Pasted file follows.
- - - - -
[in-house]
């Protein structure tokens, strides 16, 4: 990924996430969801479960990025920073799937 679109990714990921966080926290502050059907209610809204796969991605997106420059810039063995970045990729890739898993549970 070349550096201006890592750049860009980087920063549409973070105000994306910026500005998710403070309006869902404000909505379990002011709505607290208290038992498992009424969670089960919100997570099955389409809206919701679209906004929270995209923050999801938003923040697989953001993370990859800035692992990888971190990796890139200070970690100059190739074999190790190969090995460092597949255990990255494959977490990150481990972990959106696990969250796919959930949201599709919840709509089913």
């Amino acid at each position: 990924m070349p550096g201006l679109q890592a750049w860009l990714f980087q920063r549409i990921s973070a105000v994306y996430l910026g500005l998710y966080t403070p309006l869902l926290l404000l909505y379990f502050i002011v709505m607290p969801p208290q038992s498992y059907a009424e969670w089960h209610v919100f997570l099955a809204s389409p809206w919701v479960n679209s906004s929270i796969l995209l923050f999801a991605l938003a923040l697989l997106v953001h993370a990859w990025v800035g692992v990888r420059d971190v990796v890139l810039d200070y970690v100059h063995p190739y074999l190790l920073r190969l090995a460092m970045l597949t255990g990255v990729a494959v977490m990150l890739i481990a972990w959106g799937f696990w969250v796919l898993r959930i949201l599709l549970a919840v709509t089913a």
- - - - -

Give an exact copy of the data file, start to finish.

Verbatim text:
[in-house]
């Protein structure tokens, strides 16, 4: 990924996430969801479960990025920073799937 679109990714990921966080926290502050059907209610809204796969991605997106420059810039063995970045990729890739898993549970 070349550096201006890592750049860009980087920063549409973070105000994306910026500005998710403070309006869902404000909505379990002011709505607290208290038992498992009424969670089960919100997570099955389409809206919701679209906004929270995209923050999801938003923040697989953001993370990859800035692992990888971190990796890139200070970690100059190739074999190790190969090995460092597949255990990255494959977490990150481990972990959106696990969250796919959930949201599709919840709509089913």
């Amino acid at each position: 990924m070349p550096g201006l679109q890592a750049w860009l990714f980087q920063r549409i990921s973070a105000v994306y996430l910026g500005l998710y966080t403070p309006l869902l926290l404000l909505y379990f502050i002011v709505m607290p969801p208290q038992s498992y059907a009424e969670w089960h209610v919100f997570l099955a809204s389409p809206w919701v479960n679209s906004s929270i796969l995209l923050f999801a991605l938003a923040l697989l997106v953001h993370a990859w990025v800035g692992v990888r420059d971190v990796v890139l810039d200070y970690v100059h063995p190739y074999l190790l920073r190969l090995a460092m970045l597949t255990g990255v990729a494959v977490m990150l890739i481990a972990w959106g799937f696990w969250v796919l898993r959930i949201l599709l549970a919840v709509t089913a």